A new Gallup poll shows 60% of Americans support the legalization of marijuana, almost double the amount of people who thought pot should be legal in 2000.

David Brown is the director of a group called Sensible Marijuana Policy for Louisiana, or SMPL. He believes this signifies that a lot of changes are taking place within the US electorate:

The citizenry is learning what a lot of us have known for a long time that cannabis is safer than alcohol and many other drugs.

Nine other states are expected to discuss the issue of expanding legal access to marijuana in the November election. State officials are currently hammering out a plan to get medical marijuana into the hands of patients who suffer certain specific ailments. But Brown feels that Louisiana will be one of the very last states to get on board with recreational legalization.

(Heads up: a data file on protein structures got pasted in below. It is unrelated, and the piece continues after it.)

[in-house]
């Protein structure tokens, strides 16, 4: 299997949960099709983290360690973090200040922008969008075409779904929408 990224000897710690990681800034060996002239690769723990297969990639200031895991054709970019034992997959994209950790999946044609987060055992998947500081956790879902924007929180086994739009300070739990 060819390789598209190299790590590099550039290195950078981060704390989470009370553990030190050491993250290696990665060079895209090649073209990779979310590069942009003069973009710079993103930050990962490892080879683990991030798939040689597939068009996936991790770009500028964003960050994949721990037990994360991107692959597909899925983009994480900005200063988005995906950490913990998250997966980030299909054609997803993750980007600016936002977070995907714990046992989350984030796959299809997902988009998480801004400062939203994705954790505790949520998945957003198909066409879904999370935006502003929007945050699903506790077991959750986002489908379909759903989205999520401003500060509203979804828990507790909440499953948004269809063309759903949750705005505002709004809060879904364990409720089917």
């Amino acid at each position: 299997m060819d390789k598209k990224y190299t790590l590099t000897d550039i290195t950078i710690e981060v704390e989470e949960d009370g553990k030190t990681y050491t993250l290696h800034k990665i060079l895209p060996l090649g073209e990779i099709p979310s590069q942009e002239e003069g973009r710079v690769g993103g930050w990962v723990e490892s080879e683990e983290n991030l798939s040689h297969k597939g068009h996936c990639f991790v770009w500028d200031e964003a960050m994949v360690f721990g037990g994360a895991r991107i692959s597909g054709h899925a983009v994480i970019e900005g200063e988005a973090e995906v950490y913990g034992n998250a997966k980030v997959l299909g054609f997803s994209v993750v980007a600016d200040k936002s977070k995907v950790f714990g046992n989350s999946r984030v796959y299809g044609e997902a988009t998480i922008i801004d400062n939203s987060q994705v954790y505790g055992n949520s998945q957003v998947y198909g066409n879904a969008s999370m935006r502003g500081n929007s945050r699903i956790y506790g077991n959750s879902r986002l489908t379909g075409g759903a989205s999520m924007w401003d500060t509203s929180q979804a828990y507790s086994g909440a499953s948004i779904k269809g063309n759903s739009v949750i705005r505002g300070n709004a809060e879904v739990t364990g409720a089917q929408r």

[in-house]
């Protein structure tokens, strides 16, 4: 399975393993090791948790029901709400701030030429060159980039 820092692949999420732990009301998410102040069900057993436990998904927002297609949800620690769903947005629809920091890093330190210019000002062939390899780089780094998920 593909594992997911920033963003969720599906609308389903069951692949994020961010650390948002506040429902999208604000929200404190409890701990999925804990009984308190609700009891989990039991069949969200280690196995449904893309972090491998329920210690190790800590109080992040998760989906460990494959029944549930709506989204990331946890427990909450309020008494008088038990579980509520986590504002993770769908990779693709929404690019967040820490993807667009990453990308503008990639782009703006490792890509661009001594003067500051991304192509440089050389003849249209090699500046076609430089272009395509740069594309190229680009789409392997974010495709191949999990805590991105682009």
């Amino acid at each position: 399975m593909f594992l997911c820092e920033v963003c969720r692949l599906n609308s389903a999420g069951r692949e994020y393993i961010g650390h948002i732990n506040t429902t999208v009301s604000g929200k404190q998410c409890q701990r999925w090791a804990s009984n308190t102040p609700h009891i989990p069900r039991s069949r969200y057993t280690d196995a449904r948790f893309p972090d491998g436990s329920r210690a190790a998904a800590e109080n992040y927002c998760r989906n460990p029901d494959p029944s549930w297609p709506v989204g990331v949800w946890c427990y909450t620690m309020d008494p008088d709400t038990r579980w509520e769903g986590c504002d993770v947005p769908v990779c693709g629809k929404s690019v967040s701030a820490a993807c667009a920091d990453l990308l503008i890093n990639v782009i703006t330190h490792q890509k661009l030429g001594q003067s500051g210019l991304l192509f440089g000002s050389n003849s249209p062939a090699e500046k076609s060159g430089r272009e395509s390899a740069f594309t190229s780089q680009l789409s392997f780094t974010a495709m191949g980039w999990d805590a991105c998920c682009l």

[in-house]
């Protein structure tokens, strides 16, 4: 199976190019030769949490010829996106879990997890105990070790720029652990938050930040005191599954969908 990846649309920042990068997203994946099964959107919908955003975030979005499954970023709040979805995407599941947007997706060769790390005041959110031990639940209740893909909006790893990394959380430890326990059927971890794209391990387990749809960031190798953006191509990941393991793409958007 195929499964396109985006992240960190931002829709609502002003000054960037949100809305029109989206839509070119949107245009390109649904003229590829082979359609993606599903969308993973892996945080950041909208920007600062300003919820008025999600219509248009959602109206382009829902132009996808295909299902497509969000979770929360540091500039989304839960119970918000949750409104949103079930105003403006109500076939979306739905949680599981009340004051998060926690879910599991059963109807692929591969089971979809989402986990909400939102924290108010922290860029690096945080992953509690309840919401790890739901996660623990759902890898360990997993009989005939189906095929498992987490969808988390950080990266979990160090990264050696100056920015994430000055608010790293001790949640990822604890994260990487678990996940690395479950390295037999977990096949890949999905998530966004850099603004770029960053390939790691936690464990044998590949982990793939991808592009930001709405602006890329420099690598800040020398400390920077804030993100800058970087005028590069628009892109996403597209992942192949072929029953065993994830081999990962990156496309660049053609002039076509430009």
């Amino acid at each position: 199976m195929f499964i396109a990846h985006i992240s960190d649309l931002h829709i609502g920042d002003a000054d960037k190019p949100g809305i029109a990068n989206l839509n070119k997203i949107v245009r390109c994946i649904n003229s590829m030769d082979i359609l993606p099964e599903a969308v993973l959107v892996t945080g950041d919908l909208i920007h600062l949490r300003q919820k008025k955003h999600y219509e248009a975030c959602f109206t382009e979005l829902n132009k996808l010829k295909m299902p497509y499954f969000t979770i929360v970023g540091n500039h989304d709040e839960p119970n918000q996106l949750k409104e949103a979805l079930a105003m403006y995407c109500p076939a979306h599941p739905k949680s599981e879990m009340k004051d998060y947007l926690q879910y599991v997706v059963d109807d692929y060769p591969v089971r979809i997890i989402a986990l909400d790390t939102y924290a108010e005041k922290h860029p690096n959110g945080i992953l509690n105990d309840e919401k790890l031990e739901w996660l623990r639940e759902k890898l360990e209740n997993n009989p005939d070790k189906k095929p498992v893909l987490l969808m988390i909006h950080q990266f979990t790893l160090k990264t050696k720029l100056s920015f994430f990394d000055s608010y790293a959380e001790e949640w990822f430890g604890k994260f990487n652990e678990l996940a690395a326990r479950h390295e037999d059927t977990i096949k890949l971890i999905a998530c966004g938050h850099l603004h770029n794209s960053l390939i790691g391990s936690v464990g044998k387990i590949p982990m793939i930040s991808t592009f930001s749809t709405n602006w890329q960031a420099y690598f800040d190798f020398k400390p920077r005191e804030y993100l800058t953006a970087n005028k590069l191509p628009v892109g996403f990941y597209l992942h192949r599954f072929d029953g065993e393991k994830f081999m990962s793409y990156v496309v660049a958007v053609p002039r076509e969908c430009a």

Changing to something like a Colorado or a Washington model of legalized adult usage would be when we're swept along with all the other states at the very end.

Brown says the fact that lawmakers passed a medicinal marijuana bill indicates many Louisiana lawmakers are approaching the matter with more of an open mind than in years past. He says that’s not happened on accident.

It's been the result of a lot of hard work and lobbying at the legislative level and some help from health care providers and caregivers and patients themselves.

Lawmakers in Louisiana first tried to establish a medical marijuana program in 1978. Since then, the law has been symbolic, but that changed with the passing of a couple of bills this past spring. Governor John Bel Edwards signed the bills which will let doctors “recommend” marijuana to qualifying patients instead of requiring them to “prescribe” it, which is a violation of their federal DEA licenses. The other change changes criminal statutes to specifically offer protections to patients and their caregivers for possession and consumption of medical marijuana.

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